World Library  
Flag as Inappropriate
Email this Article
 

Neil Findlay

Neil Findlay
MSP
Member of the Scottish Parliament
for Lothian
Incumbent
Assumed office
5 May 2011
Personal details
Born (1969-03-06) 6 March 1969
West Lothian, Scotland
Political party Labour
Spouse(s) Fiona Findlay[1]
Children One daughter[1]
Alma mater University of Strathclyde
University of Glasgow
Profession Housing Officer, Teacher
Religion Roman Catholic[2]
Trade Union membership Educational Institute of Scotland, Unite[2]
Website neilfindlaymsp.com

Neil Findlay (born 6 March 1969) is a Scottish Labour Party politician who has been the Member of the Scottish Parliament for Lothian since 2011.[3][4] He has also been a Councillor in West Lothian from 2003 to 2012.

Early and personal life

Findlay was born in 1969 and educated at St. Kentigern's Academy in Blackburn, West Lothian. After leaving school in 1986, he became an apprentice bricklayer in his father's business, and spent ten years working there. During this time, he also studied at the University of Strathclyde, gaining a Bachelor of Arts in Geography and Politics, and going on to become a housing officer in 1996. After working for the Housing Association for seven years, he completed a PGCE at the University of Glasgow in 2003 and became a teacher in Falkirk for the next eight years.[1][2] He is married with one daughter.[1]

Political career

In 2003 he was elected onto West Lothian Council for the Fauldhouse and the Breich Valley ward, and was re-elected in 2007 until 2012.[1]

In 2011 he was elected to the Scottish Parliament as one of the seven list members for Lothian. In 2012 he was appointed Shadow Cabinet Minister for Skills and Learning.[2] He was later appointed to the frontbench as Shadow Cabinet Secretary for Health and Wellbeing on 29 May 2013.[5]

He has also been a member of the Scottish Parliament's Performance Committee, Local Area Committee and the Services for the Community Policy Development and Scrutiny Panel.

On 29 October 2014, Findlay declared that he would stand in the upcoming election to become the Leader of the Scottish Labour Party.[6] Initially Findlay wanted Gordon Brown to run for leader, but Brown ruled himself out. Findlay has called for the creation of "clear red water" between Scottish Labour and the Scottish National Party. Policy options he raised include raising the minimum wage, the reintroducion of council house building, reduction of the use of the private sector in the NHS, and allowing councils to set their own taxes to help reverse job losses within councils[7] The Trade Unions ASLEF, CWU, GMB, Musicians' Union, NUM, RMT, TSSA, UCATT, UNISON and Unite have supported Findlay's candidature.[8][9][10][11][12]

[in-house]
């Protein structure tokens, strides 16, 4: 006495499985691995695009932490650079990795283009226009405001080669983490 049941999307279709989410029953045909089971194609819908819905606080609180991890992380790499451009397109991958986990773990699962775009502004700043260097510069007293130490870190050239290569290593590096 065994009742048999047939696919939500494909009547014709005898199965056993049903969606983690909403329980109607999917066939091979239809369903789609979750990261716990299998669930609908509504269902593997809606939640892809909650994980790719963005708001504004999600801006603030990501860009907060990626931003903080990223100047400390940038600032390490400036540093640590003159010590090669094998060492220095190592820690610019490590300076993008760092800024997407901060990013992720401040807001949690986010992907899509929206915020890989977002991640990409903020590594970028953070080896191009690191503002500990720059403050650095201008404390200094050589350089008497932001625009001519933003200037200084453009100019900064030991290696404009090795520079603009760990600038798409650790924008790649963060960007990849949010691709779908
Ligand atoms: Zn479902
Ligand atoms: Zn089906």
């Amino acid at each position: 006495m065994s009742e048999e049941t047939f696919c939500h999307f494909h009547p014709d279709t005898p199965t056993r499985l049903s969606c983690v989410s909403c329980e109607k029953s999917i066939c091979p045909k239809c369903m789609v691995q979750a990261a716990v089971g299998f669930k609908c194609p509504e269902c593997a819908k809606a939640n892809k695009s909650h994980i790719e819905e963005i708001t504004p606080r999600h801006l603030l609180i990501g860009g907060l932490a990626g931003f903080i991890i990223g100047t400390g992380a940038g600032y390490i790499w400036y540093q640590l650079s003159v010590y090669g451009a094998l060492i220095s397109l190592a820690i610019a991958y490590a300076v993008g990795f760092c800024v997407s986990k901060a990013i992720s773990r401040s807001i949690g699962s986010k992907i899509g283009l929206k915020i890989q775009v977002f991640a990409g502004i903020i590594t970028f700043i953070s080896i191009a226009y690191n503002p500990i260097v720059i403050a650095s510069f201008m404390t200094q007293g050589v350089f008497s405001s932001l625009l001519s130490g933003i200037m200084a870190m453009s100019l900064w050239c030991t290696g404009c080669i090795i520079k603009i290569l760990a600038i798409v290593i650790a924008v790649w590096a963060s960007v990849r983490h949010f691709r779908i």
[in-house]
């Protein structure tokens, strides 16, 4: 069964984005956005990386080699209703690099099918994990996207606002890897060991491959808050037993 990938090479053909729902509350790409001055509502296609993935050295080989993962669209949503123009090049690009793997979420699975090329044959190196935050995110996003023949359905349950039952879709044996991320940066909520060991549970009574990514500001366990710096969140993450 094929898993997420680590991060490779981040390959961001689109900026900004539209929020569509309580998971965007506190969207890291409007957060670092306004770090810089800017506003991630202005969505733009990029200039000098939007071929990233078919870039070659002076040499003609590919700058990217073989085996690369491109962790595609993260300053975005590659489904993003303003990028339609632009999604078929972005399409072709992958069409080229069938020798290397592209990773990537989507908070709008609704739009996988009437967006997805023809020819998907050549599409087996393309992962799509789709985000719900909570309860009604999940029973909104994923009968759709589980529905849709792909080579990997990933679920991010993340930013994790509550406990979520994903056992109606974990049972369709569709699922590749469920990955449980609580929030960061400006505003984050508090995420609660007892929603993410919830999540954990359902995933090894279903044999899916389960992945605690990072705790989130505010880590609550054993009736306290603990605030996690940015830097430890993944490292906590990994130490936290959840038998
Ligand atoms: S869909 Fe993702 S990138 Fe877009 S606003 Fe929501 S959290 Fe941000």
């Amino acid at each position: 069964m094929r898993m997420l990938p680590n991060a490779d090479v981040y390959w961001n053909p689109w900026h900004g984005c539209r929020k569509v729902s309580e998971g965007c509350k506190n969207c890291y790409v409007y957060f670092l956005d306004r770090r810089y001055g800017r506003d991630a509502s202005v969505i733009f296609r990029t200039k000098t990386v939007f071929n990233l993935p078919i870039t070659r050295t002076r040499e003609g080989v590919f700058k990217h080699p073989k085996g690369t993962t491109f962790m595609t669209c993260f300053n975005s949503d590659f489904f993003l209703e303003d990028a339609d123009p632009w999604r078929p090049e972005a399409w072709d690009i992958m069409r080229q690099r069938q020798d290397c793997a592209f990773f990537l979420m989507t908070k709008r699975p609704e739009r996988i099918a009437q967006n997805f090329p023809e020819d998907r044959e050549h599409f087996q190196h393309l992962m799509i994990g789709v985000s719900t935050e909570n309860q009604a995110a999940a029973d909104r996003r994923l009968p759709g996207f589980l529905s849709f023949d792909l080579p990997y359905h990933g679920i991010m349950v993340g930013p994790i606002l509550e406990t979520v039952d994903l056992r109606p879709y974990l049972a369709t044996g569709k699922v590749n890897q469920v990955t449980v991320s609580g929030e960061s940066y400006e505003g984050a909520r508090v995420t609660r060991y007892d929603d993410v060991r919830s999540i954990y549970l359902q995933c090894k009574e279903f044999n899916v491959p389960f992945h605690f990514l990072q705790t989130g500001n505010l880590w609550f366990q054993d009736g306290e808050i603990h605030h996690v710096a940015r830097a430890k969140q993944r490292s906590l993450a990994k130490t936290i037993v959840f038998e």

References

  1. ^ a b c d e "Neil Findlay MSP - About Neil". Neil Findlay. Retrieved 6 November 2014. 
  2. ^ a b c d "Neil Findlay - Personal Information". Scottish Parliament. Retrieved 6 November 2014. 
  3. ^ "Neil Findlay MSP website". Neil Findlay. Retrieved 6 November 2014. 
  4. ^ "Neil Findlay MSP". Scottish Parliament. Retrieved 6 November 2014. 
  5. ^ "Johann Lamont in Scottish Labour front bench shake-up". BBC. 28 June 2013. Retrieved 6 November 2014. 
  6. ^ "Scottish Labour leadership: MSP Neil Findlay second to enter contest". BBC. 29 October 2014. Retrieved 6 November 2014. 
  7. ^ "Profile: Neil Findlay, Scottish Labour leadership candidate". BBC. 4 November 2014. Retrieved 6 November 2014. 
  8. ^ "Unite union backs MSP for Labour job". BBC. 5 November 2014. Retrieved 6 November 2014. 
  9. ^ "Ucatt backs 'former brickie' for Labour leader". The Construction Index. 6 November 2014. Retrieved 6 November 2014. 
  10. ^ "Neil Findlay launches Labour leadership bid". BBC. 8 November 2014. Retrieved 8 November 2014. 
  11. ^ Alan Jones (11 November 2014). "Labour leadership contest: Communication Workers Union gives 'full support' to Neil Findlay". daily Record. Retrieved 13 November 2014. 
  12. ^ "Findlay in work death charges call". The Courier. Press Association. 13 November 2014. Retrieved 13 November 2014. 
This article was sourced from Creative Commons Attribution-ShareAlike License; additional terms may apply. World Heritage Encyclopedia content is assembled from numerous content providers, Open Access Publishing, and in compliance with The Fair Access to Science and Technology Research Act (FASTR), Wikimedia Foundation, Inc., Public Library of Science, The Encyclopedia of Life, Open Book Publishers (OBP), PubMed, U.S. National Library of Medicine, National Center for Biotechnology Information, U.S. National Library of Medicine, National Institutes of Health (NIH), U.S. Department of Health & Human Services, and USA.gov, which sources content from all federal, state, local, tribal, and territorial government publication portals (.gov, .mil, .edu). Funding for USA.gov and content contributors is made possible from the U.S. Congress, E-Government Act of 2002.
 
Crowd sourced content that is contributed to World Heritage Encyclopedia is peer reviewed and edited by our editorial staff to ensure quality scholarly research articles.
 
By using this site, you agree to the Terms of Use and Privacy Policy. World Heritage Encyclopedia™ is a registered trademark of the World Public Library Association, a non-profit organization.
 



Copyright © World Library Foundation. All rights reserved. eBooks from World eBook Library are sponsored by the World Library Foundation,
a 501c(4) Member's Support Non-Profit Organization, and is NOT affiliated with any governmental agency or department.